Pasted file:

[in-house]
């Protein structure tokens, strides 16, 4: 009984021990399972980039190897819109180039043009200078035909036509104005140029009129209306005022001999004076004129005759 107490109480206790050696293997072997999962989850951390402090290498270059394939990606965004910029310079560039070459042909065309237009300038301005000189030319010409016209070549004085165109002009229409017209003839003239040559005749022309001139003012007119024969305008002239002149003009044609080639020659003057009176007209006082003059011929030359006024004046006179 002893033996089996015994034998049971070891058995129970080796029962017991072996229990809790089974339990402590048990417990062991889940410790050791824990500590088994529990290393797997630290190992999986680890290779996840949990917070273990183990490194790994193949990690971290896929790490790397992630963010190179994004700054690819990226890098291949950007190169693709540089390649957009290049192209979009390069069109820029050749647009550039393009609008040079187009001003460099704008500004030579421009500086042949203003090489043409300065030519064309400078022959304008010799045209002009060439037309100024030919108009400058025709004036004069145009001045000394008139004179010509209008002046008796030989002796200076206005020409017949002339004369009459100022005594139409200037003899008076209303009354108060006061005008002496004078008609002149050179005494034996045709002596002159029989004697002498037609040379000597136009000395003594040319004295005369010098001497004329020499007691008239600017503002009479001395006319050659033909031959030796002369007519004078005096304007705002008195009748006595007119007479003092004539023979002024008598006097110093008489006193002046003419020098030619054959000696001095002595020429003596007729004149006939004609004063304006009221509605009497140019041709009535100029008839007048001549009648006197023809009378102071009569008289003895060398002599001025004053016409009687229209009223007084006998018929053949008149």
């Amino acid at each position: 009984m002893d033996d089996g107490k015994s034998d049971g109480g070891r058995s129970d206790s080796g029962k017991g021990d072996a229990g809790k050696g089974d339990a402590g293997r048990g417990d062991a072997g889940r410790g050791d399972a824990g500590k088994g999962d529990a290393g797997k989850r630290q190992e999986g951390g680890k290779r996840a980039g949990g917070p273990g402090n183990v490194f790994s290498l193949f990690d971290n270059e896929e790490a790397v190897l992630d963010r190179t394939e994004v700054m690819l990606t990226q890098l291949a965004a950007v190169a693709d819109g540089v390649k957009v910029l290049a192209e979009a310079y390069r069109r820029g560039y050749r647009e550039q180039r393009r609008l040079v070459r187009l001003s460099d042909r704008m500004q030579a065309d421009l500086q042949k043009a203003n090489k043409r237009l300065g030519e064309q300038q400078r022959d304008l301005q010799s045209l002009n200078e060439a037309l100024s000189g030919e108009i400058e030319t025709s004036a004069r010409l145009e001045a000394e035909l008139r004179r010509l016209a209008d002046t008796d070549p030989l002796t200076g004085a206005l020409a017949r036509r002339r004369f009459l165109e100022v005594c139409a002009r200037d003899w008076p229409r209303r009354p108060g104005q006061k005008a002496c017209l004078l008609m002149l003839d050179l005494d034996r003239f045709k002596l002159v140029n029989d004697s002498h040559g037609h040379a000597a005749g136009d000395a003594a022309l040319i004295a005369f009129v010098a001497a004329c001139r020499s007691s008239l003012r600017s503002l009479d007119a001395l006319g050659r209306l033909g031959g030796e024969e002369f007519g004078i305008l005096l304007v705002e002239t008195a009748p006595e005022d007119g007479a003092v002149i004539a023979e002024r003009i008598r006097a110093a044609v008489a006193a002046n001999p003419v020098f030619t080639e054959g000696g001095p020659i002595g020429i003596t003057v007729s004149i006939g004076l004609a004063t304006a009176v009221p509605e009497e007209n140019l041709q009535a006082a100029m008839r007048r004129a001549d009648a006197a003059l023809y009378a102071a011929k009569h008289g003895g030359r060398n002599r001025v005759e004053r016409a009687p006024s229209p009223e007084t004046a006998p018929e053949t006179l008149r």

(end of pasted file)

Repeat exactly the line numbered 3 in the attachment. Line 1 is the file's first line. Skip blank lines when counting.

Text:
């Amino acid at each position: 009984m002893d033996d089996g107490k015994s034998d049971g109480g070891r058995s129970d206790s080796g029962k017991g021990d072996a229990g809790k050696g089974d339990a402590g293997r048990g417990d062991a072997g889940r410790g050791d399972a824990g500590k088994g999962d529990a290393g797997k989850r630290q190992e999986g951390g680890k290779r996840a980039g949990g917070p273990g402090n183990v490194f790994s290498l193949f990690d971290n270059e896929e790490a790397v190897l992630d963010r190179t394939e994004v700054m690819l990606t990226q890098l291949a965004a950007v190169a693709d819109g540089v390649k957009v910029l290049a192209e979009a310079y390069r069109r820029g560039y050749r647009e550039q180039r393009r609008l040079v070459r187009l001003s460099d042909r704008m500004q030579a065309d421009l500086q042949k043009a203003n090489k043409r237009l300065g030519e064309q300038q400078r022959d304008l301005q010799s045209l002009n200078e060439a037309l100024s000189g030919e108009i400058e030319t025709s004036a004069r010409l145009e001045a000394e035909l008139r004179r010509l016209a209008d002046t008796d070549p030989l002796t200076g004085a206005l020409a017949r036509r002339r004369f009459l165109e100022v005594c139409a002009r200037d003899w008076p229409r209303r009354p108060g104005q006061k005008a002496c017209l004078l008609m002149l003839d050179l005494d034996r003239f045709k002596l002159v140029n029989d004697s002498h040559g037609h040379a000597a005749g136009d000395a003594a022309l040319i004295a005369f009129v010098a001497a004329c001139r020499s007691s008239l003012r600017s503002l009479d007119a001395l006319g050659r209306l033909g031959g030796e024969e002369f007519g004078i305008l005096l304007v705002e002239t008195a009748p006595e005022d007119g007479a003092v002149i004539a023979e002024r003009i008598r006097a110093a044609v008489a006193a002046n001999p003419v020098f030619t080639e054959g000696g001095p020659i002595g020429i003596t003057v007729s004149i006939g004076l004609a004063t304006a009176v009221p509605e009497e007209n140019l041709q009535a006082a100029m008839r007048r004129a001549d009648a006197a003059l023809y009378a102071a011929k009569h008289g003895g030359r060398n002599r001025v005759e004053r016409a009687p006024s229209p009223e007084t004046a006998p018929e053949t006179l008149r």